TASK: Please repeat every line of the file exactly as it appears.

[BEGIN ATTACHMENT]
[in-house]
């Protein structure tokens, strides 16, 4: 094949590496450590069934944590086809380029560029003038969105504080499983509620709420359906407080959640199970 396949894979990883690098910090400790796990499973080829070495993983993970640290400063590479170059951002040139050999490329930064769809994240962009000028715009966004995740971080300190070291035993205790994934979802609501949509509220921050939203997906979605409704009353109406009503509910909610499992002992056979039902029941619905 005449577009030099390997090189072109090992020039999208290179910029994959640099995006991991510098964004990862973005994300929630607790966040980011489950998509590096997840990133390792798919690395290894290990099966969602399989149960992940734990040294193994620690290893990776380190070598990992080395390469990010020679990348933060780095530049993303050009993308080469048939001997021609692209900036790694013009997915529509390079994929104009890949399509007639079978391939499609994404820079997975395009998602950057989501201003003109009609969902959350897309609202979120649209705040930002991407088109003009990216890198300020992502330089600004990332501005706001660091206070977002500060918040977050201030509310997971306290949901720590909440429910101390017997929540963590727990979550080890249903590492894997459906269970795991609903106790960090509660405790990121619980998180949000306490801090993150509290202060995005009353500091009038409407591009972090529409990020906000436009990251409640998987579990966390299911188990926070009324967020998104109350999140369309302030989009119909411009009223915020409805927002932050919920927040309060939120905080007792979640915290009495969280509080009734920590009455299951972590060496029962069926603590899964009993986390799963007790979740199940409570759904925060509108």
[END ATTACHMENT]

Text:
[in-house]
């Protein structure tokens, strides 16, 4: 094949590496450590069934944590086809380029560029003038969105504080499983509620709420359906407080959640199970 396949894979990883690098910090400790796990499973080829070495993983993970640290400063590479170059951002040139050999490329930064769809994240962009000028715009966004995740971080300190070291035993205790994934979802609501949509509220921050939203997906979605409704009353109406009503509910909610499992002992056979039902029941619905 005449577009030099390997090189072109090992020039999208290179910029994959640099995006991991510098964004990862973005994300929630607790966040980011489950998509590096997840990133390792798919690395290894290990099966969602399989149960992940734990040294193994620690290893990776380190070598990992080395390469990010020679990348933060780095530049993303050009993308080469048939001997021609692209900036790694013009997915529509390079994929104009890949399509007639079978391939499609994404820079997975395009998602950057989501201003003109009609969902959350897309609202979120649209705040930002991407088109003009990216890198300020992502330089600004990332501005706001660091206070977002500060918040977050201030509310997971306290949901720590909440429910101390017997929540963590727990979550080890249903590492894997459906269970795991609903106790960090509660405790990121619980998180949000306490801090993150509290202060995005009353500091009038409407591009972090529409990020906000436009990251409640998987579990966390299911188990926070009324967020998104109350999140369309302030989009119909411009009223915020409805927002932050919920927040309060939120905080007792979640915290009495969280509080009734920590009455299951972590060496029962069926603590899964009993986390799963007790979740199940409570759904925060509108």